18 . The University of Mississippi has been under contract for several years to maintain industrial hemp and marijuana test plots for the US government. Permits to grow cannabis are restricted to researchers and police analytical laboratories and permit holders must maintain strict security requirements (including complete fencing.” However. during their annual meeting in January 1997. It was thought by many hemp proponents that this endorsement would assist state efforts in legalizing research efforts and add credibility to the industrial hemp movement. 24-hour guards. at their annual convention. the American Farm Bureau unanimously passed a resolution which read: “We recommend that American Farm Bureau Federation encourage research into the viability and economic potential of industrial hemp production in the United States. We further recommend that such research includes planting test plots in the United States using modern agricultural techniques. Research into industrial hemp production has also been endorsed by the Kentucky Farm Bureau and the Colorado Farm Bureau. thus far. Controlled Substance (regardless of it’s narcotic or THC content) and all hemp production in the US is strictly regulated (as vested in the Attorney General and carried out by DEA). Four months later USDA rescinded and ordered the crop seized and be plowed under by California law enforcement officials. Cannabis sativa l. if any.(An interesting side note: In 1994. Drug Enforcement Agency The DEA is adamantly opposed to industrial hemp production for the following reasons: C C It is too difficult to distinguish “legitimate” industrial hemp from illicit cannabis with higher narcotic concentration.) American Farm Bureau In January 1996. It is not clear what. controlled access) and detailed records concerning stored or cultivated cannabis. impact these resolutions have had. USDA permitted 16. It has been suggested that industrial hemp advocates have a hidden agenda of favoring the legalization of marijuana. an alarm system and limited. (including cannabis indica) is classified as a schedule 1.000 hemp plants be grown for research purposes in southern California on USDA land. AFB struck the text in italics which recommended test plots.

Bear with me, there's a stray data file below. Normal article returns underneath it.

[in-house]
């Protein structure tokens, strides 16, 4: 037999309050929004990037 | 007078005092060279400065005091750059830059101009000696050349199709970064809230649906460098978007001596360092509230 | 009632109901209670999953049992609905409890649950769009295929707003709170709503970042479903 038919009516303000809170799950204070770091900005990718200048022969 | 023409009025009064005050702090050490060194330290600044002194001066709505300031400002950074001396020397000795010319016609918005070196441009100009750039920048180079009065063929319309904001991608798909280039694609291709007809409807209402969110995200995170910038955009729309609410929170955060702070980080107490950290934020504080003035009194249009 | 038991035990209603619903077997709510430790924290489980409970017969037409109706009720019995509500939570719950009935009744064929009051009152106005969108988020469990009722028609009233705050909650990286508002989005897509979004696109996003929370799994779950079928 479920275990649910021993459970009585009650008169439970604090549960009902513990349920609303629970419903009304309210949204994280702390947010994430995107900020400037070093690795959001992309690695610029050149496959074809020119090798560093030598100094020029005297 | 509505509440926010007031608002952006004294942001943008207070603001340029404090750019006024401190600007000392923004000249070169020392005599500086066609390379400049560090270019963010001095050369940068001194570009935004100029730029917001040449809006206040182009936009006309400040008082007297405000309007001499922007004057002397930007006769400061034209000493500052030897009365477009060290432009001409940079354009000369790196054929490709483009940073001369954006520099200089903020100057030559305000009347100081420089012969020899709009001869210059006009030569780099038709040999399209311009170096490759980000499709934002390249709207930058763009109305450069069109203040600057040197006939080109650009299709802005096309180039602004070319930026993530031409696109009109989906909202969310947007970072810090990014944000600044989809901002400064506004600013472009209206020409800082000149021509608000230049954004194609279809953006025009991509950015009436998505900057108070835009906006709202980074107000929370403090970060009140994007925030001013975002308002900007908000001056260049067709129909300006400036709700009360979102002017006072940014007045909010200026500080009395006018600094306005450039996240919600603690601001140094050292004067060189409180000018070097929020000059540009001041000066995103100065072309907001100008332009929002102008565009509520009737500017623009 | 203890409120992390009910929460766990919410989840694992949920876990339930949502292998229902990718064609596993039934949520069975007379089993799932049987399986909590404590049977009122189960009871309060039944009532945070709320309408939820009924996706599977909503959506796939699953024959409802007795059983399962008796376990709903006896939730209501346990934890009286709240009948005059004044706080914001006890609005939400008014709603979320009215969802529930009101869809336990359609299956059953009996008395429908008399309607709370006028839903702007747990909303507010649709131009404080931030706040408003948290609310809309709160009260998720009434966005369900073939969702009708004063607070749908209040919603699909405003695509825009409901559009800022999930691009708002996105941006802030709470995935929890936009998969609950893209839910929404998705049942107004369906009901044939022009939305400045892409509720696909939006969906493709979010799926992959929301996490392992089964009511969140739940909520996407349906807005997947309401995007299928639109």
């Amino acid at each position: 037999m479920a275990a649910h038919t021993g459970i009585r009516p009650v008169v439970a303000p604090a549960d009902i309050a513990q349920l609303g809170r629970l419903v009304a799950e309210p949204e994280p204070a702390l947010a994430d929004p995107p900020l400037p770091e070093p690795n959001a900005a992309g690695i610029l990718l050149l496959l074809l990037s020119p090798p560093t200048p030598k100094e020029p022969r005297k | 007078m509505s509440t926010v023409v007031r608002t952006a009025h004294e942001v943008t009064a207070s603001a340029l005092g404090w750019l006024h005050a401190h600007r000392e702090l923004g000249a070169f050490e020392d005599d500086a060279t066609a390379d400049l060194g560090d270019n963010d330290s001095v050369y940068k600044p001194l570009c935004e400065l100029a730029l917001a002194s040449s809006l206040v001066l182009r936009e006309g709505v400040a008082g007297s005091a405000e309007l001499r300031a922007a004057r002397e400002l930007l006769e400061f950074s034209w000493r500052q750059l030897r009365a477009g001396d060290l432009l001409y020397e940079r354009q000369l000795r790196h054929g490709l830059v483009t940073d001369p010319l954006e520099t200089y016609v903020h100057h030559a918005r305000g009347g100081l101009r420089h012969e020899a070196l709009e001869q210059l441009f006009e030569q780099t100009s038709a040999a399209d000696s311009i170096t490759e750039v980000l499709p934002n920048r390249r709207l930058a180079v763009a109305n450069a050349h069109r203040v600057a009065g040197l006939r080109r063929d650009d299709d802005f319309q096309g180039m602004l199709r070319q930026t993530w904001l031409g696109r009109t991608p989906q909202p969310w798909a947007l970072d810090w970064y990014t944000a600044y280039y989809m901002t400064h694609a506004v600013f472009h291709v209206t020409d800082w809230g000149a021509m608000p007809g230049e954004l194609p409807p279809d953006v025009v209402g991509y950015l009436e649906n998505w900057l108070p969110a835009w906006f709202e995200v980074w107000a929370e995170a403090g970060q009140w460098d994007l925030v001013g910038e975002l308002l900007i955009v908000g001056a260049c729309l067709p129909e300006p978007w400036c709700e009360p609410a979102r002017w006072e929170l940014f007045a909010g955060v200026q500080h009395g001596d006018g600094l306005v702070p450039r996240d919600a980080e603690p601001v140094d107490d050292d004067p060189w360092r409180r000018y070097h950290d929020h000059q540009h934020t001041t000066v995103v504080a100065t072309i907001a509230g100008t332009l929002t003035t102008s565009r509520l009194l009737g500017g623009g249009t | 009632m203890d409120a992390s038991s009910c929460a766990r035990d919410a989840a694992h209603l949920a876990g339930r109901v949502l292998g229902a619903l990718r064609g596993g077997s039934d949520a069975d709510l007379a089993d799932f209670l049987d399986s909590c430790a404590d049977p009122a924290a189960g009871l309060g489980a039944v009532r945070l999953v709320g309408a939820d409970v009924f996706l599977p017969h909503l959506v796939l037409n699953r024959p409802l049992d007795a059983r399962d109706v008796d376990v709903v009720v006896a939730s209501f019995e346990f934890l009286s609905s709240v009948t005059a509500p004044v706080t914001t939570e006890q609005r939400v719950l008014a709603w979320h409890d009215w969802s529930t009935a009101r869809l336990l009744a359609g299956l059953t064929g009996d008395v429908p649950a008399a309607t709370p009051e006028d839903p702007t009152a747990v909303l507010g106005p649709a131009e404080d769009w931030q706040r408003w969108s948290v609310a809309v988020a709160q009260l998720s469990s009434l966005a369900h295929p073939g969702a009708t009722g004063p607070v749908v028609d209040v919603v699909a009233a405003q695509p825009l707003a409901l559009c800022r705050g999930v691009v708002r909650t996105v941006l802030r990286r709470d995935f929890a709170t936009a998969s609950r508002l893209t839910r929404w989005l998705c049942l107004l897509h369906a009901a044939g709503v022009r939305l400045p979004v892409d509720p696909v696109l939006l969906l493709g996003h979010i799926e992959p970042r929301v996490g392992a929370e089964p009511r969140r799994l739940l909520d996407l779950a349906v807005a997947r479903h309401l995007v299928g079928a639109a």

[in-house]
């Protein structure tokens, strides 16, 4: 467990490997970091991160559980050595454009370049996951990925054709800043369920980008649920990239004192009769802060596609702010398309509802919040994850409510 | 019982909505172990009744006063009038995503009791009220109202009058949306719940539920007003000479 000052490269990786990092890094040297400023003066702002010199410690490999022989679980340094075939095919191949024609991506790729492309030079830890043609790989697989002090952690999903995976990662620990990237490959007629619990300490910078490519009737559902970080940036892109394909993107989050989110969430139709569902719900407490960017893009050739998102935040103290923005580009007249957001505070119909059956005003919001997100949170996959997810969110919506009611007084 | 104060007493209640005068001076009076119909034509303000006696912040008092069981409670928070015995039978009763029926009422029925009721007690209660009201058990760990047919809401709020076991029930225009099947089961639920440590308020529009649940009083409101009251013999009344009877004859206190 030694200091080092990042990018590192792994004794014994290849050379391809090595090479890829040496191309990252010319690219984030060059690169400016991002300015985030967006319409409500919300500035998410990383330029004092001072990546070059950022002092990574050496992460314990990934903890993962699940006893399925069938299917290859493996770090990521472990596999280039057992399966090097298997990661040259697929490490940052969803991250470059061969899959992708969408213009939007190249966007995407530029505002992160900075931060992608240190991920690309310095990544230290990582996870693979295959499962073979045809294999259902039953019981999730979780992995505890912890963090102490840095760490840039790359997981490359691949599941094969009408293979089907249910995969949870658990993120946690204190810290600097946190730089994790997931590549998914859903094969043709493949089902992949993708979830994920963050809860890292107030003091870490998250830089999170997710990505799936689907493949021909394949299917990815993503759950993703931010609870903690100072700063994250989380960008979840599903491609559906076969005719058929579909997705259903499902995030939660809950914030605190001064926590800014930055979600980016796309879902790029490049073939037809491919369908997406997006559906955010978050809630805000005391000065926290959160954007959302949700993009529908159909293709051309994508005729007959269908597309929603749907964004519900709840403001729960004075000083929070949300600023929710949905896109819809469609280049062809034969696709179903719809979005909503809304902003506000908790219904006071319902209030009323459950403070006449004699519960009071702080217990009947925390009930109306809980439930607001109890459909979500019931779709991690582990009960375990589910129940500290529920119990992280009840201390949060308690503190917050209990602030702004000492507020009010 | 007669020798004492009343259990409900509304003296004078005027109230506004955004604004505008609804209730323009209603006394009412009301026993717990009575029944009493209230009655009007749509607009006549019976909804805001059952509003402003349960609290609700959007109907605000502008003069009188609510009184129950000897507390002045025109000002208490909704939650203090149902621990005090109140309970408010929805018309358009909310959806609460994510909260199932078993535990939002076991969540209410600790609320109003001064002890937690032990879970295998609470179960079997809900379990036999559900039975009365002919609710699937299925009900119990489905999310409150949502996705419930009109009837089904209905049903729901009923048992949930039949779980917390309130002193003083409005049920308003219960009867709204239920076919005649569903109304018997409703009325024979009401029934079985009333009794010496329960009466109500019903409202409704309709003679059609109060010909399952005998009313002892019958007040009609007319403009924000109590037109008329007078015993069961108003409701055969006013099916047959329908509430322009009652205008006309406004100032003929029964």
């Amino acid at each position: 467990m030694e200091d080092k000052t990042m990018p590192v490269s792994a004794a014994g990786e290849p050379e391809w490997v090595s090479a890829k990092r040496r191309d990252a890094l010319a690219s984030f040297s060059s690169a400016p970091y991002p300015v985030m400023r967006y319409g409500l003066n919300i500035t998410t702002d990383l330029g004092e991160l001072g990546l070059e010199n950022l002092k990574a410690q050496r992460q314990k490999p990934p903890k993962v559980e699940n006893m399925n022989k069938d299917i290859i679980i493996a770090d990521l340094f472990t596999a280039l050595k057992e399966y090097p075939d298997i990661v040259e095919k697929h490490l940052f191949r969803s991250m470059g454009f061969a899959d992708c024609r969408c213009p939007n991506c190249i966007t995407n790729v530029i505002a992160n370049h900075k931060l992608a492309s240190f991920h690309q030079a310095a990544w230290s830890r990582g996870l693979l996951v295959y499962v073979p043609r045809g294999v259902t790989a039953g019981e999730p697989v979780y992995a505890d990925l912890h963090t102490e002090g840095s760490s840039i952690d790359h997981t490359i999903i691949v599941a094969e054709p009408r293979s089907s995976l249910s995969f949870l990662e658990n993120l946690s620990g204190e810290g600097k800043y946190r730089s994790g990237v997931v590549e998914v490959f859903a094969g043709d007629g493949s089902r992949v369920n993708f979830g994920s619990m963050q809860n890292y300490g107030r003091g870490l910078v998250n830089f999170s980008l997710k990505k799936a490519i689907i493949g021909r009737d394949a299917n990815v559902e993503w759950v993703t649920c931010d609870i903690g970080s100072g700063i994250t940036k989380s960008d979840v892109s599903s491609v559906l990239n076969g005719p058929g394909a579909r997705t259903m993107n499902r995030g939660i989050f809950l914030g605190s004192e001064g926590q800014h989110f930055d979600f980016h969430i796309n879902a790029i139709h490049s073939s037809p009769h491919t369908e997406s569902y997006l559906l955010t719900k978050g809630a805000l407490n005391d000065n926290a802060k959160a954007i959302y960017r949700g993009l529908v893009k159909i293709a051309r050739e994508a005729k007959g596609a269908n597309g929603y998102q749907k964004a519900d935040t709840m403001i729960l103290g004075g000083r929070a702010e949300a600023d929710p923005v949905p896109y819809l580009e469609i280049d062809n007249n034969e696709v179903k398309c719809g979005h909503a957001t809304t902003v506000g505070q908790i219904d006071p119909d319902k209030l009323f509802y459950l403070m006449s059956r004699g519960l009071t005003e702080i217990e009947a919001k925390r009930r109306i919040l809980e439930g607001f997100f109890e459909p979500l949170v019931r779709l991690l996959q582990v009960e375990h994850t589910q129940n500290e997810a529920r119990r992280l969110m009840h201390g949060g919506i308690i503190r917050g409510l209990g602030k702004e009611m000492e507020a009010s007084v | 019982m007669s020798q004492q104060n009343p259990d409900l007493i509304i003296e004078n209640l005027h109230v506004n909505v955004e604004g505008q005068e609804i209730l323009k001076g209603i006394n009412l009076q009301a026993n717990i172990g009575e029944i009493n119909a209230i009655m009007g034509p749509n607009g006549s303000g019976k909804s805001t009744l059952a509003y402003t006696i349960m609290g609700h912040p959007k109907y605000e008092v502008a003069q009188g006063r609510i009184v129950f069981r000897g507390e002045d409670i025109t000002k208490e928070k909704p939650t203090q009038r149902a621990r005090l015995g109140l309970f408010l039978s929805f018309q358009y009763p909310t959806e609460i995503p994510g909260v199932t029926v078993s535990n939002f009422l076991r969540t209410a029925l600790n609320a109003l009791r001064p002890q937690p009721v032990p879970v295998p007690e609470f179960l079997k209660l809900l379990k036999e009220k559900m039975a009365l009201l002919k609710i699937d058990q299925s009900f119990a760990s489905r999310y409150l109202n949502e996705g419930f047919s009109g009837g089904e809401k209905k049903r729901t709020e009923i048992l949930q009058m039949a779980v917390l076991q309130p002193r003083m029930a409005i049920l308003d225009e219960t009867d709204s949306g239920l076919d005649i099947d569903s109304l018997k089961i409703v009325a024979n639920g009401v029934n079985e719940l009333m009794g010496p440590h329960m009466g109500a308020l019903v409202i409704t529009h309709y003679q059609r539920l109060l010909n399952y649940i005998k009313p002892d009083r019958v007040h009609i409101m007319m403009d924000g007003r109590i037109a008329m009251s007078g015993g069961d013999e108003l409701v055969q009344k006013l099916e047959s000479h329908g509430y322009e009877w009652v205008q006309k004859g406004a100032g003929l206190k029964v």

then-Governor Brereton Jones appointed a task force to look into the viability of industrial hemp as a cash crop. although paper applications and use as building materials could create a “very large but relatively low value market. Interestingly. This information is included in a subsequent section of this report. In terms of a profile of those who support such legislation. disbanded after two meetings. Kentucky Attitudinal Survey In Spring 1995. only three characteristics were statistically significant: 1) Those who understand the difference between industrial hemp and marijuana. this advantage has diminished. For hemp to become a large scale crop. Crop prices above $60/ton would probably be required to interest most producers. contracted with the University of Kentucky Survey Research Center to conduct a survey of Kentucky residents’ current opinions towards industrial hemp in general and their position regarding possible legislation to license Kentucky farmers to grow hemp as a cash crop. this price might preclude extensive competition in this market. infrastructure needs and marketing is moot until the legal issues are resolved.Kentucky Governor’s Task Force on Hemp and Related Fibers In 1994.” Legal issues remain the greatest obstacle to industrial hemp production. The Final Report also included some price and profitability projections for hemp as compared with other crops. Further progress on agronomic research. The survey center also suggested that an educational program would be 19 . Although Kentucky has a history of hemp production. and political identity were not statistically significant as to whether a respondent supported such legislation or not. Kentucky Farm Bureau and private farmers. and 3) Men slightly favored the suggested legislation over women (80% to 74%). race. university representatives. Significant investment is needed for research and development of harvesting and processing technology. Over three-fourths (77%) of the respondents favored legislation to license Kentucky farmers to grow industrial hemp as a cash crop. the Kentucky Hemp Growers Cooperative Association. harvesting technology and other agronomic aspects. income. Findings of the Task Force include: C C C C C Most analysts predict long-term growth in world demand for fibrous materials. comprised of government officials (including the Kentucky Department of Agriculture and the Drug Enforcement Agency). The task force. crop management practices. education. significant research must be done in varietal selection. other factors such as religious preference. The current market for hemp is limited to specialty uses. both at the state and at the federal level. Inc. 2) Those who feel positive about the condition of Kentucky’s economy.